After kicking off the Canberra Wine District Challenge at Mount Majura Vineyard, Jess and I roped two more wine fanciers into the second stage of the Challenge.  Together, the four of us took in a day of excellent wine, a magical fairytale forest of red deathcap mushrooms (left well enough alone by us) and an incredible lunch that we stretched out as long as possible as the light mist turned to heavy rain outside.



There were three very different wineries on the list for the day, all near the pretty village of Bungendore, just over the New South Wales border from Canberra. The wineries around Bungendore sit at a much higher altitude than those around Murrumbateman, which we will visit during future stages of the Wine Challenge. This is reputed to make the wines from this are a little different to the majority of the wineries in the region. The standouts for me were the whites (riesling and gruner veltliner, particularly) from Lark Hill, but we will go into that a little later.

 After the four of us crammed into my tiny hatchback (which had just enough room left for a couple of cases of wine in the teeny-weeny boot), we headed straight for Lambert Vineyards.  Arriving as we did as the mist turned to spitting rain, the warm and inviting tasting room and cafe with it's fire and sunny staff was a welcome sight indeed.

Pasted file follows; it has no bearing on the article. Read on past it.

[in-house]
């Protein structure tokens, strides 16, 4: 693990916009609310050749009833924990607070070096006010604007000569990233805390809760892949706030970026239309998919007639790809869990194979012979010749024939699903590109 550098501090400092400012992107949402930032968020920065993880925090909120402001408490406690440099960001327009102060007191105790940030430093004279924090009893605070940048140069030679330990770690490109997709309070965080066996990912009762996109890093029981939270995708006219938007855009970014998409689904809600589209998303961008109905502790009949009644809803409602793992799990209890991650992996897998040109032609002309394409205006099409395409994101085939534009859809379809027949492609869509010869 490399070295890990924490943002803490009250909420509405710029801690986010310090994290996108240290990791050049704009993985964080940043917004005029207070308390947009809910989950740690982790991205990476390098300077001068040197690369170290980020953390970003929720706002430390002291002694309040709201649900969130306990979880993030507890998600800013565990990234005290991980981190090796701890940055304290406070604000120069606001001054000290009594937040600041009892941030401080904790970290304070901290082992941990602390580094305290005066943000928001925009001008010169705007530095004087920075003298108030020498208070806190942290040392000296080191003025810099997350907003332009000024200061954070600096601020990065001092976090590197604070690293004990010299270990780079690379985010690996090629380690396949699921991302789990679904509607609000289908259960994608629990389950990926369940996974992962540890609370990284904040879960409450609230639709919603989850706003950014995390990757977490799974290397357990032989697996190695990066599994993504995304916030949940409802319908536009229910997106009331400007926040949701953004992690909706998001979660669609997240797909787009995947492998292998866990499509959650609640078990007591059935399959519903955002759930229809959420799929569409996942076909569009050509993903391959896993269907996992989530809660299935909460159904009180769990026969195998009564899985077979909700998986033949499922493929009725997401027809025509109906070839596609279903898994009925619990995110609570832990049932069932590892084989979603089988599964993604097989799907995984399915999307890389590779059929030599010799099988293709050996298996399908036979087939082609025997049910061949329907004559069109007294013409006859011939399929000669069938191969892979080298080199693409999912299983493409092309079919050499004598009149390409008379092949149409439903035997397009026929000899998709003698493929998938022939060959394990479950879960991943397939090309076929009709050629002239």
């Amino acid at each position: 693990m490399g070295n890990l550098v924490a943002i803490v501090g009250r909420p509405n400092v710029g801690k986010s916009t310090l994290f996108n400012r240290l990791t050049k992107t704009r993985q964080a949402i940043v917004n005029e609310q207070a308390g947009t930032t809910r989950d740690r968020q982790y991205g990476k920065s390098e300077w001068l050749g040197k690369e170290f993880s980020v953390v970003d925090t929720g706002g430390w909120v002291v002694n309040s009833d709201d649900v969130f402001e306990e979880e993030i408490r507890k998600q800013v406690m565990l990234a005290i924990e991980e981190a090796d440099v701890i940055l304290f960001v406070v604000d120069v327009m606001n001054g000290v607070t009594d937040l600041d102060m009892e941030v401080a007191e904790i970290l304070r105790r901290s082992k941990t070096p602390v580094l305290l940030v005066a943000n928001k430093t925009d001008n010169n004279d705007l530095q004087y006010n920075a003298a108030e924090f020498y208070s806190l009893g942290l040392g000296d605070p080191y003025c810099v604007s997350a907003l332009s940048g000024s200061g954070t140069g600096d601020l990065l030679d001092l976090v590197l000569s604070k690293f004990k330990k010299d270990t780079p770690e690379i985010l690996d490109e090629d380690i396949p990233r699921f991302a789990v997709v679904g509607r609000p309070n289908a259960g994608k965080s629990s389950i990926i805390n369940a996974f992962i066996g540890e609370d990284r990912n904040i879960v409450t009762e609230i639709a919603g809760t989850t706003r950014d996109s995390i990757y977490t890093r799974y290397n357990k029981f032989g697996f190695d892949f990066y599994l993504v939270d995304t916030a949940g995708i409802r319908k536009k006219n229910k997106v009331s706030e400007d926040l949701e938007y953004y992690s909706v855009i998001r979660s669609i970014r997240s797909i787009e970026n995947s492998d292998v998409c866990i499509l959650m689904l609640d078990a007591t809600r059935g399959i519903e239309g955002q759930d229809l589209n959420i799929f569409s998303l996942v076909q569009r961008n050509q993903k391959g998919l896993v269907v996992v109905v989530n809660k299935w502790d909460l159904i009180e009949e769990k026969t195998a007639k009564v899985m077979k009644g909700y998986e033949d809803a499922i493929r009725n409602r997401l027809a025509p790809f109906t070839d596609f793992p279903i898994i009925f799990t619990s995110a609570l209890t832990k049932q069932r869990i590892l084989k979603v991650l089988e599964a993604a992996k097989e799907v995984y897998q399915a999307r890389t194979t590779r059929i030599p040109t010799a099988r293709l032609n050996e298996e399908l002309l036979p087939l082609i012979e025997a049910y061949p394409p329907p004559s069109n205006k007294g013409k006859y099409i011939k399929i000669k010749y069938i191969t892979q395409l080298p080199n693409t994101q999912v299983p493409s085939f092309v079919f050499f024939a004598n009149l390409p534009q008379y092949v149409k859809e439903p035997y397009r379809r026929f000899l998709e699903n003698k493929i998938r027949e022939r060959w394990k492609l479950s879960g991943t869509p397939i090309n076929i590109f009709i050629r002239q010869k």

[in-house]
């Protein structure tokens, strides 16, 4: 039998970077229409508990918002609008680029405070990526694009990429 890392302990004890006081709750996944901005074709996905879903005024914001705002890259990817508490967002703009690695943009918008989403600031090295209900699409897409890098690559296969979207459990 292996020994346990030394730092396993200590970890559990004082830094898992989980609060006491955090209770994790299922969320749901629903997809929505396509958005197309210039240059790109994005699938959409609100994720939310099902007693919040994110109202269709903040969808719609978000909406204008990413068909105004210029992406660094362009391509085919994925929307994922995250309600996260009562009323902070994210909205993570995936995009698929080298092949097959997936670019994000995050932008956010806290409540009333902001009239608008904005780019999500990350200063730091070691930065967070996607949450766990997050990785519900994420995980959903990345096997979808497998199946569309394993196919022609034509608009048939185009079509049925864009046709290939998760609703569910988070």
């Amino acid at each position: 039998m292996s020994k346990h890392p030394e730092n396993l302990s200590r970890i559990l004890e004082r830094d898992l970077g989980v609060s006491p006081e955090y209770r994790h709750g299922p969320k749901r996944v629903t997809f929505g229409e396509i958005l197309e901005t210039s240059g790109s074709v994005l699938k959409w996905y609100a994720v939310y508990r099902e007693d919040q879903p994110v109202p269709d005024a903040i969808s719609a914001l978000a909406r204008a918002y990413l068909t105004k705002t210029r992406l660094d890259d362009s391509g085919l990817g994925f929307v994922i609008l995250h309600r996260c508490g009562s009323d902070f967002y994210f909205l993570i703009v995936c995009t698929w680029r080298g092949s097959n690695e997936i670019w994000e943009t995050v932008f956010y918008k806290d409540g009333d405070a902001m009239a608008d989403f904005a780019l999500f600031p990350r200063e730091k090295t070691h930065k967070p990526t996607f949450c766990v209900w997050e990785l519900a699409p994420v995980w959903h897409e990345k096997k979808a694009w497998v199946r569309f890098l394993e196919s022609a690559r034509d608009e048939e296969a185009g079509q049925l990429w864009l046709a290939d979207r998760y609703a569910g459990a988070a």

Although all agreed the Lambert labels were a little average, we learned a little lesson about not judging a wine by its label.  Lambert has a broad range of whites and reds, including a sparkling of each colour, and staff that were knowledgable about the range, but also very generous with time and pours.  The general consensus was that the Lambert reds were the standouts and Matt described their excellent shiraz (especially their Reserve Shiraz) as "a punch in the face, rather than a polite slap" - just the way he likes it, apparently!

As a white lover, I enjoyed their 2008 pinot gris and 2008 riesling, which was dry and citrusy (just the way I like it).  Jess and I have hatched a plan to buy their 2008 riesling - already very drinkable - and taste it against their 2004 and 2005 vintages, which are also available and can be delivered to our door. At $25-30 a bottle, this is a well-priced range for a tasty, dry riesling to enjoy with friends.  I was less enamoured with their 2006 riesling, which was sweet and spritzy - not at all to my taste, but we were assured it went down a treat with a nice curry.

As we tasted our way through their range, I carefully watched the food coming out of their kitchen and woodfired pizza oven.  Let's just say that a second visit to sit and eat some of Lambert's food in front of the fire will definitely be on the cards, especially if this atrocious weather continues.